USGA restores US Open exemption for players with multiple PGA Tour wins in a year
U.S. Open

USGA restores US Open exemption for players with multiple PGA Tour wins in a year

At last year's US Open, Patton Kizzire's absence in the field at Shinnecock Hills was considered glaring.

The tall Georgian had won twice on the 2017-18 PGA Tour schedule -- the Mayakoba Golf Classic and Sony Open in Hawaii -- but hadn't qualified for the national championship because, after losing form through the year and falling to 63rd in the Official World Golf Ranking, he wasn't in the top 60 in the world at the cutoff dates to qualify for an exemption. Most disappointing for Kizzire was, through 2012, the USGA had offered an exemption to players who had won multiple non-opposite-field PGA Tour events since the last US Open. Kizzire didn't get through sectional qualifying, so he was at home for the year's second major.

While it's not much help to him this year, Kizzire or any other PGA Tour player can once again qualify for the US Open by winning multiple full-FedEx Cup allocation PGA Tour events since the last US Open. Had Kizzire done what he did last season in the 2018-19 season, he would then be exempt for Pebble Beach this year. (He's already in the first three majors of 2019 because he got to the Tour Championship in 2018.)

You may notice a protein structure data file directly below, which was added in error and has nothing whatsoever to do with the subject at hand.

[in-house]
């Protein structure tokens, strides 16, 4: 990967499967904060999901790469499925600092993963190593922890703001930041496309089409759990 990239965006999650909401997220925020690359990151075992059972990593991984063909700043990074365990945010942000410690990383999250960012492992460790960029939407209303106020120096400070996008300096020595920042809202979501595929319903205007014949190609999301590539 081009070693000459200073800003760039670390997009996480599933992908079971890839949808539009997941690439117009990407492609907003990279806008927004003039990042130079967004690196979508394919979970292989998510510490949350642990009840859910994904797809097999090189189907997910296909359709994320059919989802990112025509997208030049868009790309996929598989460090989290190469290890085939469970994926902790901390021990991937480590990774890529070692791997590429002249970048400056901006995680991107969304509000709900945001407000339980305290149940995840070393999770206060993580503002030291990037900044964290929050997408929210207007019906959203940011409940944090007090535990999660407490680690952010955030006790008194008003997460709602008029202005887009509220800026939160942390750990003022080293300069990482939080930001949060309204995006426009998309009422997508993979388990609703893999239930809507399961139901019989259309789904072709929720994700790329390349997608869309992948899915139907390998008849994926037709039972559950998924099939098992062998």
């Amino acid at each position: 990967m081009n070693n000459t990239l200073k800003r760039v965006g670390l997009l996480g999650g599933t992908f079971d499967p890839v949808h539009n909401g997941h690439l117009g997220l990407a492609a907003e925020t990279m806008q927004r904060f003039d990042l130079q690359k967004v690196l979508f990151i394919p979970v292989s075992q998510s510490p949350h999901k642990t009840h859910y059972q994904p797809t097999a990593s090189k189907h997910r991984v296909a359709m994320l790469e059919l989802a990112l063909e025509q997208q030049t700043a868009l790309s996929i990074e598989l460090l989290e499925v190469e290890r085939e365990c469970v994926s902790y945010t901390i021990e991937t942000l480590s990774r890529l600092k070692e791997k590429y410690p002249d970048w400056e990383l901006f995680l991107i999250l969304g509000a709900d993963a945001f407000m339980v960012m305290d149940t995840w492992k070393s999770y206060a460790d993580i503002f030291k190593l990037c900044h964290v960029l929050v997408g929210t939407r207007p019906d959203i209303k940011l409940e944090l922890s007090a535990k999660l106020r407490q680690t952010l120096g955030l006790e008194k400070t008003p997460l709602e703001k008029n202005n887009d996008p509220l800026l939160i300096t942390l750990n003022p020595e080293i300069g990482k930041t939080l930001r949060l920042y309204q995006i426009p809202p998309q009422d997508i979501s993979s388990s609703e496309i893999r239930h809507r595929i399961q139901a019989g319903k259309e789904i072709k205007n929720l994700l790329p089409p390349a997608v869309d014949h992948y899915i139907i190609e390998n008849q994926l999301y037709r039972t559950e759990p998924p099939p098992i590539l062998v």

According to Golf Channel, Kizzire made no contact with the USGA about the exemption restoration, though he certainly lauds that is has been again made available. However, Kizzire made no bones about not being in the US Open because, by their standards put forth, he didn't play well enough to qualify.

Now on the edge of the world top 100, Kizzire continues to look to improve his game while making changes to his swing so he can become a more regular fixture inside that all-important top 50 in the Official World Golf Ranking.


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Ryan Ballengee

Ryan Ballengee is founder and editor of Golf News Net. He has been writing and broadcasting about golf for over a decade, working for NBC Sports, Golf Channel, Yahoo Sports and SB Nation. Ballengee lives in the Washington, D.C. area with his family. He used to be a good golfer.

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